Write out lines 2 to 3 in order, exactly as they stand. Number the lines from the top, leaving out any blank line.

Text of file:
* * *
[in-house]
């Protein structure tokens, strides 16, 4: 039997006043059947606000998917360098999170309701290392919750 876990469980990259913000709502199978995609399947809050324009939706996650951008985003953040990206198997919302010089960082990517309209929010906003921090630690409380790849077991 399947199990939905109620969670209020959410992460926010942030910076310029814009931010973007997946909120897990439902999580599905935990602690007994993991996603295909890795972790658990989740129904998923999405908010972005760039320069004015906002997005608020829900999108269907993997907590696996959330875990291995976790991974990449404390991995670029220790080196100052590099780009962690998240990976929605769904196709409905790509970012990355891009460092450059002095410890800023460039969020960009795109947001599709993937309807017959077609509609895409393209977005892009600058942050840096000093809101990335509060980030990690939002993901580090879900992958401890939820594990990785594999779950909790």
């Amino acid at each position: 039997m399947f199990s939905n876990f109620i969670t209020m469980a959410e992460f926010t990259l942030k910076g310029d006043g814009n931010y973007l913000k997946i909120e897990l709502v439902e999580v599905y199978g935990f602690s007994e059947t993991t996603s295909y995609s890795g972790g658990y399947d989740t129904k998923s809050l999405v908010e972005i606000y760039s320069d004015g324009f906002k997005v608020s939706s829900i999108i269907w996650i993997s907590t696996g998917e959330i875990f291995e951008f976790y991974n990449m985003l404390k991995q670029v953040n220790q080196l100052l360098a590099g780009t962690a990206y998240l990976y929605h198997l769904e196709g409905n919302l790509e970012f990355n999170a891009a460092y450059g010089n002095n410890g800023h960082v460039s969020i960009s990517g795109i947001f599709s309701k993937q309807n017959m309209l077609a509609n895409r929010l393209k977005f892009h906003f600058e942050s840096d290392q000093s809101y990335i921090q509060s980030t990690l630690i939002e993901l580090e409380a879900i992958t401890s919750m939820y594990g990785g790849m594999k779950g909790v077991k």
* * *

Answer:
């Protein structure tokens, strides 16, 4: 039997006043059947606000998917360098999170309701290392919750 876990469980990259913000709502199978995609399947809050324009939706996650951008985003953040990206198997919302010089960082990517309209929010906003921090630690409380790849077991 399947199990939905109620969670209020959410992460926010942030910076310029814009931010973007997946909120897990439902999580599905935990602690007994993991996603295909890795972790658990989740129904998923999405908010972005760039320069004015906002997005608020829900999108269907993997907590696996959330875990291995976790991974990449404390991995670029220790080196100052590099780009962690998240990976929605769904196709409905790509970012990355891009460092450059002095410890800023460039969020960009795109947001599709993937309807017959077609509609895409393209977005892009600058942050840096000093809101990335509060980030990690939002993901580090879900992958401890939820594990990785594999779950909790």
């Amino acid at each position: 039997m399947f199990s939905n876990f109620i969670t209020m469980a959410e992460f926010t990259l942030k910076g310029d006043g814009n931010y973007l913000k997946i909120e897990l709502v439902e999580v599905y199978g935990f602690s007994e059947t993991t996603s295909y995609s890795g972790g658990y399947d989740t129904k998923s809050l999405v908010e972005i606000y760039s320069d004015g324009f906002k997005v608020s939706s829900i999108i269907w996650i993997s907590t696996g998917e959330i875990f291995e951008f976790y991974n990449m985003l404390k991995q670029v953040n220790q080196l100052l360098a590099g780009t962690a990206y998240l990976y929605h198997l769904e196709g409905n919302l790509e970012f990355n999170a891009a460092y450059g010089n002095n410890g800023h960082v460039s969020i960009s990517g795109i947001f599709s309701k993937q309807n017959m309209l077609a509609n895409r929010l393209k977005f892009h906003f600058e942050s840096d290392q000093s809101y990335i921090q509060s980030t990690l630690i939002e993901l580090e409380a879900i992958t401890s919750m939820y594990g990785g790849m594999k779950g909790v077991k």